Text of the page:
Although it is regularly described and depicted as a harp in medieval and modern texts and artworks, David’s stringed instrument was actually a form of lyre known in Hebrew as the kinnor. A related instrument, the nebel was regularly played as part of celebratory worship in the Jerusalem Temple. The connection of these instruments to the Temple and to David lies behind their prominent depiction on coins struck by Jewish rebels against Rome during the disastrous Bar Kokhba War (AD 132-136). This bloody conflict erupted when the emperor Hadrian sought to refound Jerusalem (already destroyed by Titus in AD 70) as a pagan city. The kinnor and nebel of the Bar Kokhba coins had a dual purpose. They evoked the longing memory of days when the Temple still stood and great Jewish kings ruled the land while casting Simon bar Kokhba, the leader of the revolt, as a Messianic figure who might lead his people to victory and restore the Temple.
The chelys (Latin testudo) and kithara of the Greeks and Romans appear to have been the rough equivalents of the kinnor and nebel, respectively. The former, which included a sound box made from a tortoise shell or wood formed into the shape of a shell, was said to have been discovered by the god Hermes. While traveling along a riverbank, he was attracted by a beautiful sound and when he went to investigate he found that the wind was blowing tendons that had been stretched across a tortoise shell. From this he fashioned the first chelys to be played by gods and men. The kithara, however, was a more elevated instrument of wooden construction associated with Apollo and the Muses as patrons of culture and the arts. Indeed, music lessons on the kithara or chelys were a staple of state education programs for citizens of the ancient Greek cities. The important role of music in Greek education is underlined by coins of the Bithynian king Prusias II that depict Chiron, the centaur tutor of Herakles, playing a kithara. The instrument is the only element of the type that allows the viewer to identify the subject as the educator Chiron and not some other centaur.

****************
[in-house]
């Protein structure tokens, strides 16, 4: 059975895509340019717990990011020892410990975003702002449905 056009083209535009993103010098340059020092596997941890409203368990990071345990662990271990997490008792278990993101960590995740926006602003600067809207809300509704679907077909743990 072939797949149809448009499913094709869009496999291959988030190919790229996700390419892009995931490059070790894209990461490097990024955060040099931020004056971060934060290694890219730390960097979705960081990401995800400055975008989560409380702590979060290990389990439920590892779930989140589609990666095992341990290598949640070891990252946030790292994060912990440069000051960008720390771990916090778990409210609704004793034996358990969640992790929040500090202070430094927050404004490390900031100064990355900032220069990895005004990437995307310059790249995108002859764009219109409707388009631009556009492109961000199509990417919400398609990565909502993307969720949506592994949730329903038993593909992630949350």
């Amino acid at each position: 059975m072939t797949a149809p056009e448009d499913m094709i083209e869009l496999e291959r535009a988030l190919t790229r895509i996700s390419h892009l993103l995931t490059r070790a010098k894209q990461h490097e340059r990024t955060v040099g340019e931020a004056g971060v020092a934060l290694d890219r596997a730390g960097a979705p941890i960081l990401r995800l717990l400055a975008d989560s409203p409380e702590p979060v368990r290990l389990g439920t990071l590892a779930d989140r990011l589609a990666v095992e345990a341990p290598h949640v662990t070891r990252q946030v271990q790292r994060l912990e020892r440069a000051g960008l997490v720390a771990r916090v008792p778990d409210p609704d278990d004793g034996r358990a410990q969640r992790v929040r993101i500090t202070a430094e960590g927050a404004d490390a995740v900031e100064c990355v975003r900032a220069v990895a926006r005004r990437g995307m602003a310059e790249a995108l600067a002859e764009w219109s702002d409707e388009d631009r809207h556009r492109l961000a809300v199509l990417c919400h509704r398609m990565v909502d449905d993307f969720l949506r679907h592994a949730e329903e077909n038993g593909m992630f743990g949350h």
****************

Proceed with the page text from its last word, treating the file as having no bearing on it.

Apollo is a ubiquitous deity on Greek coins struck in the Classical and Hellenistic periods and even under the Roman Empire, who often appears in his role as Kitharoidos—the kithara player. His kithara is also depicted on coins, often paired with the head of its divine player or by itself, as on early coins of Delos, the island of Apollo’s birth. Less commonly, even great human lyric poets or the Muses who inspired them to greatness appear on Greek and Roman coins. Sappho is shown playing a kithara on coins of Mytilene in the Roman period as a means of advertising the cultural importance of the city while Terpsichore, Kalliope, and Erato, the respective Muses of choral song, epic poetry, and love poetry appear holding a kithara (Kalliope) or chelys (Terpsichore and Kalliope) on coins of the Roman Republican moneyer Q. Pomponius Musa as an extended pun on his cognomen Musa.
While Leonard Cohen attributes a single secret chord to David in his song, the numerous symbolic uses to which harps, lyres, and their players were put on coins of ancient and more modern times would seem to suggest that through the ages there were in fact many such chords aimed at pleasing the mortal as well as the divine.